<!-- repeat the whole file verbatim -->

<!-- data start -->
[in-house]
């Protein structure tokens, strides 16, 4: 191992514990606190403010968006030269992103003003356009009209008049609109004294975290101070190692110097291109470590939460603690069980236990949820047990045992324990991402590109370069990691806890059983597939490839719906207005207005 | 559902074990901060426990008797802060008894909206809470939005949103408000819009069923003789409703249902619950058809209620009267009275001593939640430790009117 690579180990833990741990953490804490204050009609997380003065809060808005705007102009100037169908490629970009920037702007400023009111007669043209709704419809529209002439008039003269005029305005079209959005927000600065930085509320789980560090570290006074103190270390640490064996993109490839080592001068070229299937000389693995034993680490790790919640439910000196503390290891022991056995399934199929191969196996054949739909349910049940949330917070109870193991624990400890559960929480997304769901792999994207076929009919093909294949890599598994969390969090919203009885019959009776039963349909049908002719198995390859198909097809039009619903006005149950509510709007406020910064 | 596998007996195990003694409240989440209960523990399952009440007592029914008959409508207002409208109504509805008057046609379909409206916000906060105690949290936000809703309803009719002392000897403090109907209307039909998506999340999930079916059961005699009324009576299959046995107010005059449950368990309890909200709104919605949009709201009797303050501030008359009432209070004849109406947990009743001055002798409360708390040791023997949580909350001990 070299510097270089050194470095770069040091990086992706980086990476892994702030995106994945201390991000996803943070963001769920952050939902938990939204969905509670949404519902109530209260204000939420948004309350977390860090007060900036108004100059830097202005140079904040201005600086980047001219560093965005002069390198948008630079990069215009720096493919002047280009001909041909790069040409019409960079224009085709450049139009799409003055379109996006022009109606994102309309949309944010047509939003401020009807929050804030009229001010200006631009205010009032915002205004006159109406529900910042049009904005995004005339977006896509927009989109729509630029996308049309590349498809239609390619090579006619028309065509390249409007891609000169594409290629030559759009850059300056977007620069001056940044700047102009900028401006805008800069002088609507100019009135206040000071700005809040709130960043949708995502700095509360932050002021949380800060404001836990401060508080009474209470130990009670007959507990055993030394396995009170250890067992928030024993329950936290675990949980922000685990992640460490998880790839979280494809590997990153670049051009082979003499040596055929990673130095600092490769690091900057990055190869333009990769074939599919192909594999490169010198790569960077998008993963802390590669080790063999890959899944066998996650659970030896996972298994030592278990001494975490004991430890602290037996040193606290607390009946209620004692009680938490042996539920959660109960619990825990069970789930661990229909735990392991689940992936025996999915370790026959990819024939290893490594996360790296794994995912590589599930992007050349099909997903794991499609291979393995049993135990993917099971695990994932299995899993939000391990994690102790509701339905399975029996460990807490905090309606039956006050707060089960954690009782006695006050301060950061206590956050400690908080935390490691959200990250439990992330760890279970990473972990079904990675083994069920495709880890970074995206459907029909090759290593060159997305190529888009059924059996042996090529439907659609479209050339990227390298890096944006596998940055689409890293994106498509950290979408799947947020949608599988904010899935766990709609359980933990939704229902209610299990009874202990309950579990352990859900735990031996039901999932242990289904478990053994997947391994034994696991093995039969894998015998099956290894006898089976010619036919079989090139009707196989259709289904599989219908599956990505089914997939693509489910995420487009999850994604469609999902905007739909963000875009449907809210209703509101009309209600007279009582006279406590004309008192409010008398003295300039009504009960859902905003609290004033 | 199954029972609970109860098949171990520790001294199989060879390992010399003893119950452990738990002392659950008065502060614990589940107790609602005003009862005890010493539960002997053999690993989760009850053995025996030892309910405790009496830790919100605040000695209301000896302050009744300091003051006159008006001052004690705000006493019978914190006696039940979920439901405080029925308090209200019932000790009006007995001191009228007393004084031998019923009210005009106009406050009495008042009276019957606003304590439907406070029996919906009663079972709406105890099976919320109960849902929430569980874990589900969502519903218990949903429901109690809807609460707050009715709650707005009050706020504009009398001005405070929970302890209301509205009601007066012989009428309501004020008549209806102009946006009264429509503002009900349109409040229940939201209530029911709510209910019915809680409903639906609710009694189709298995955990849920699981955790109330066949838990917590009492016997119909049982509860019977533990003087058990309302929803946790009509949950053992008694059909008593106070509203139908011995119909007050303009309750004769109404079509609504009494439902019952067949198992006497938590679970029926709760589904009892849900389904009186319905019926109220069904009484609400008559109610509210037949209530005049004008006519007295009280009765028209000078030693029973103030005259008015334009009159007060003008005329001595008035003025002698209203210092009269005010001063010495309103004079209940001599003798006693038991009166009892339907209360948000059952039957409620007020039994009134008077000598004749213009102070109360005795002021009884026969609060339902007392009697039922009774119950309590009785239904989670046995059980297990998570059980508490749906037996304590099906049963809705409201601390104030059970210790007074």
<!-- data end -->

[in-house]
């Protein structure tokens, strides 16, 4: 191992514990606190403010968006030269992103003003356009009209008049609109004294975290101070190692110097291109470590939460603690069980236990949820047990045992324990991402590109370069990691806890059983597939490839719906207005207005 | 559902074990901060426990008797802060008894909206809470939005949103408000819009069923003789409703249902619950058809209620009267009275001593939640430790009117 690579180990833990741990953490804490204050009609997380003065809060808005705007102009100037169908490629970009920037702007400023009111007669043209709704419809529209002439008039003269005029305005079209959005927000600065930085509320789980560090570290006074103190270390640490064996993109490839080592001068070229299937000389693995034993680490790790919640439910000196503390290891022991056995399934199929191969196996054949739909349910049940949330917070109870193991624990400890559960929480997304769901792999994207076929009919093909294949890599598994969390969090919203009885019959009776039963349909049908002719198995390859198909097809039009619903006005149950509510709007406020910064 | 596998007996195990003694409240989440209960523990399952009440007592029914008959409508207002409208109504509805008057046609379909409206916000906060105690949290936000809703309803009719002392000897403090109907209307039909998506999340999930079916059961005699009324009576299959046995107010005059449950368990309890909200709104919605949009709201009797303050501030008359009432209070004849109406947990009743001055002798409360708390040791023997949580909350001990 070299510097270089050194470095770069040091990086992706980086990476892994702030995106994945201390991000996803943070963001769920952050939902938990939204969905509670949404519902109530209260204000939420948004309350977390860090007060900036108004100059830097202005140079904040201005600086980047001219560093965005002069390198948008630079990069215009720096493919002047280009001909041909790069040409019409960079224009085709450049139009799409003055379109996006022009109606994102309309949309944010047509939003401020009807929050804030009229001010200006631009205010009032915002205004006159109406529900910042049009904005995004005339977006896509927009989109729509630029996308049309590349498809239609390619090579006619028309065509390249409007891609000169594409290629030559759009850059300056977007620069001056940044700047102009900028401006805008800069002088609507100019009135206040000071700005809040709130960043949708995502700095509360932050002021949380800060404001836990401060508080009474209470130990009670007959507990055993030394396995009170250890067992928030024993329950936290675990949980922000685990992640460490998880790839979280494809590997990153670049051009082979003499040596055929990673130095600092490769690091900057990055190869333009990769074939599919192909594999490169010198790569960077998008993963802390590669080790063999890959899944066998996650659970030896996972298994030592278990001494975490004991430890602290037996040193606290607390009946209620004692009680938490042996539920959660109960619990825990069970789930661990229909735990392991689940992936025996999915370790026959990819024939290893490594996360790296794994995912590589599930992007050349099909997903794991499609291979393995049993135990993917099971695990994932299995899993939000391990994690102790509701339905399975029996460990807490905090309606039956006050707060089960954690009782006695006050301060950061206590956050400690908080935390490691959200990250439990992330760890279970990473972990079904990675083994069920495709880890970074995206459907029909090759290593060159997305190529888009059924059996042996090529439907659609479209050339990227390298890096944006596998940055689409890293994106498509950290979408799947947020949608599988904010899935766990709609359980933990939704229902209610299990009874202990309950579990352990859900735990031996039901999932242990289904478990053994997947391994034994696991093995039969894998015998099956290894006898089976010619036919079989090139009707196989259709289904599989219908599956990505089914997939693509489910995420487009999850994604469609999902905007739909963000875009449907809210209703509101009309209600007279009582006279406590004309008192409010008398003295300039009504009960859902905003609290004033 | 199954029972609970109860098949171990520790001294199989060879390992010399003893119950452990738990002392659950008065502060614990589940107790609602005003009862005890010493539960002997053999690993989760009850053995025996030892309910405790009496830790919100605040000695209301000896302050009744300091003051006159008006001052004690705000006493019978914190006696039940979920439901405080029925308090209200019932000790009006007995001191009228007393004084031998019923009210005009106009406050009495008042009276019957606003304590439907406070029996919906009663079972709406105890099976919320109960849902929430569980874990589900969502519903218990949903429901109690809807609460707050009715709650707005009050706020504009009398001005405070929970302890209301509205009601007066012989009428309501004020008549209806102009946006009264429509503002009900349109409040229940939201209530029911709510209910019915809680409903639906609710009694189709298995955990849920699981955790109330066949838990917590009492016997119909049982509860019977533990003087058990309302929803946790009509949950053992008694059909008593106070509203139908011995119909007050303009309750004769109404079509609504009494439902019952067949198992006497938590679970029926709760589904009892849900389904009186319905019926109220069904009484609400008559109610509210037949209530005049004008006519007295009280009765028209000078030693029973103030005259008015334009009159007060003008005329001595008035003025002698209203210092009269005010001063010495309103004079209940001599003798006693038991009166009892339907209360948000059952039957409620007020039994009134008077000598004749213009102070109360005795002021009884026969609060339902007392009697039922009774119950309590009785239904989670046995059980297990998570059980508490749906037996304590099906049963809705409201601390104030059970210790007074």